Getting an MBA Won’t Save You from the Pay Gap if You’re a Woman or Minority

February 6, 2019, 5:09 PM UTC

At one time, higher education meant greater opportunities.

But according to a recent study from the Forté Foundation, the opportunities afforded to white men remain far greater than those for their female or minority counterparts.

The study found that even with an MBA, minorities earn less on average than white students. In the first job post-graduation, data shows that minorities earned $101,505 on average compared to $117,834 for white people, equivalent to a 16% pay gap. Nevertheless, the gap decreases from pre- to post-MBA, from 24% to 16%, and continues to shrink to a gap of about 12%.

Women similarly see a pay gap, but the discrepancy only gets worse with time. While the gap hovers around 3% pre-MBA, it widens to 10% when considering men and women’s first job post-MBA, and then continues to increase to 28%.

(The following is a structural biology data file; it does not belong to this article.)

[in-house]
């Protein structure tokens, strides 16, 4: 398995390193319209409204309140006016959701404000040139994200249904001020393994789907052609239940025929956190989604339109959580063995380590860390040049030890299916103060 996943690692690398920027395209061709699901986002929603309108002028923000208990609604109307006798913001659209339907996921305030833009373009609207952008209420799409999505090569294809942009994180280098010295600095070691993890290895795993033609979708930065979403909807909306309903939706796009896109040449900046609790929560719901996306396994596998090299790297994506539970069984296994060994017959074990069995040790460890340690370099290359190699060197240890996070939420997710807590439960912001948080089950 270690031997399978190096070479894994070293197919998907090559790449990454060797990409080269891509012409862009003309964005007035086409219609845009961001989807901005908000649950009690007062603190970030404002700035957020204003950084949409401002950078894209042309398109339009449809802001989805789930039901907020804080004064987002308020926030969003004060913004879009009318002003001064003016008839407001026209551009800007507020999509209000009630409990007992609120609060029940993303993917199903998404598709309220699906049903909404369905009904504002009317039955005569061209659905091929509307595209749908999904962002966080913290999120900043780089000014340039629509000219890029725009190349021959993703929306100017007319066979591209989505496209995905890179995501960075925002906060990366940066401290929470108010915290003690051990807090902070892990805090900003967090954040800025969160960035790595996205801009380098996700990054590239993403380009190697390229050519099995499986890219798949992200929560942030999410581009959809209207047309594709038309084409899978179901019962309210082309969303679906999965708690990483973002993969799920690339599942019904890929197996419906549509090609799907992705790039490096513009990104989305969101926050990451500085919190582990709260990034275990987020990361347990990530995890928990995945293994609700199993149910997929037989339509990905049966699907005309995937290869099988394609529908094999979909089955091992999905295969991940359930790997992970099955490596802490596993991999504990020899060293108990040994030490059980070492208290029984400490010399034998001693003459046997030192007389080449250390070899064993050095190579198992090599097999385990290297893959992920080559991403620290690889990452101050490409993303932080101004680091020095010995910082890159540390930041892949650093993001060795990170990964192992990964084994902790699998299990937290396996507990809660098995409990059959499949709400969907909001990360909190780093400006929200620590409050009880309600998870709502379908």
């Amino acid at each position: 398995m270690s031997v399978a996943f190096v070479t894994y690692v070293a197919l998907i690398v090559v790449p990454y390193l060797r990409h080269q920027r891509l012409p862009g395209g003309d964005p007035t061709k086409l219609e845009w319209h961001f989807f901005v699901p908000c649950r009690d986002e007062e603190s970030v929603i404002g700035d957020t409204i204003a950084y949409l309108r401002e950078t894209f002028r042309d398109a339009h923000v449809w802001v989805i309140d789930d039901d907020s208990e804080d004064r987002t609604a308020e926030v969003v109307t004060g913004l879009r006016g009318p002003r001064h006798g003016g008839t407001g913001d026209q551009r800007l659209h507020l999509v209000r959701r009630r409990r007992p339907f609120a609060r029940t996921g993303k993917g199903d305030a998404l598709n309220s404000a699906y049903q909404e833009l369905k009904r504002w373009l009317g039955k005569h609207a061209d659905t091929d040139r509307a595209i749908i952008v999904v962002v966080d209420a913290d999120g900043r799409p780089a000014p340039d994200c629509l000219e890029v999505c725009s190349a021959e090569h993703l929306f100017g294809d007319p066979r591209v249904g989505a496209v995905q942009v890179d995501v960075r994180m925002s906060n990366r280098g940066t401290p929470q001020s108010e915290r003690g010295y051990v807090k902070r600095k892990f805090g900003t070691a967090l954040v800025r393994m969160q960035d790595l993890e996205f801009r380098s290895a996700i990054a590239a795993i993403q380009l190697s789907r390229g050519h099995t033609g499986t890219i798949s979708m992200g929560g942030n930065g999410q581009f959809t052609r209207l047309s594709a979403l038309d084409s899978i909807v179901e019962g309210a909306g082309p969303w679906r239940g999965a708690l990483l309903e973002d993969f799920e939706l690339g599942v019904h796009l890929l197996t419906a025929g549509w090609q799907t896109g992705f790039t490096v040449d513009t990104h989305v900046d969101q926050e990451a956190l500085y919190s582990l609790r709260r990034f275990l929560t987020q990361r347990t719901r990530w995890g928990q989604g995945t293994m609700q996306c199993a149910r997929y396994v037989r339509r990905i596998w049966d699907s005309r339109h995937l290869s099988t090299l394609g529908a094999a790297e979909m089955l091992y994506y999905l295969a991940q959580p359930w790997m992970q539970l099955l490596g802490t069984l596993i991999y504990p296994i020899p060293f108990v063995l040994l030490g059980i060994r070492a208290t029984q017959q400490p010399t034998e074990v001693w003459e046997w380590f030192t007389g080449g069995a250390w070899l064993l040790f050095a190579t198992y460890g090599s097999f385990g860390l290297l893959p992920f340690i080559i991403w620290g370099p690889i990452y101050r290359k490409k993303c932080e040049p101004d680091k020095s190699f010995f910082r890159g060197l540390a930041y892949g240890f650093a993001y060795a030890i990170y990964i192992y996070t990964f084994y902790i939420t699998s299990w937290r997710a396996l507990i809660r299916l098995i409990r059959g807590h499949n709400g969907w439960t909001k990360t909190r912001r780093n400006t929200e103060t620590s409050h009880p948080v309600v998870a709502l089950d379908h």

Read More: How Women Can Negotiate to Close the Gender Pay Gap

The hardest hit group? Minority women. The biggest pay gap is between white men and minority women in their current position, a difference of 52% or $76,589.

Nevertheless, it’s not all bad news. The data showed that overall, men and women of all races saw a salary increase after earning their MBA. For women, that bump is around 63%, while for men, it can be as much as 76%.

According to Forté’s CEO Elissa Sangster, some of the pay gap can be attributed to variation in job functions. But that doesn’t paint the full picture, she explained. “There is likely unconscious bias and other factors at play.”

“This is a wake-up call,” she added. “Companies need to take proactive steps to lessen the pay gap, or risk losing highly-skilled women employees.”

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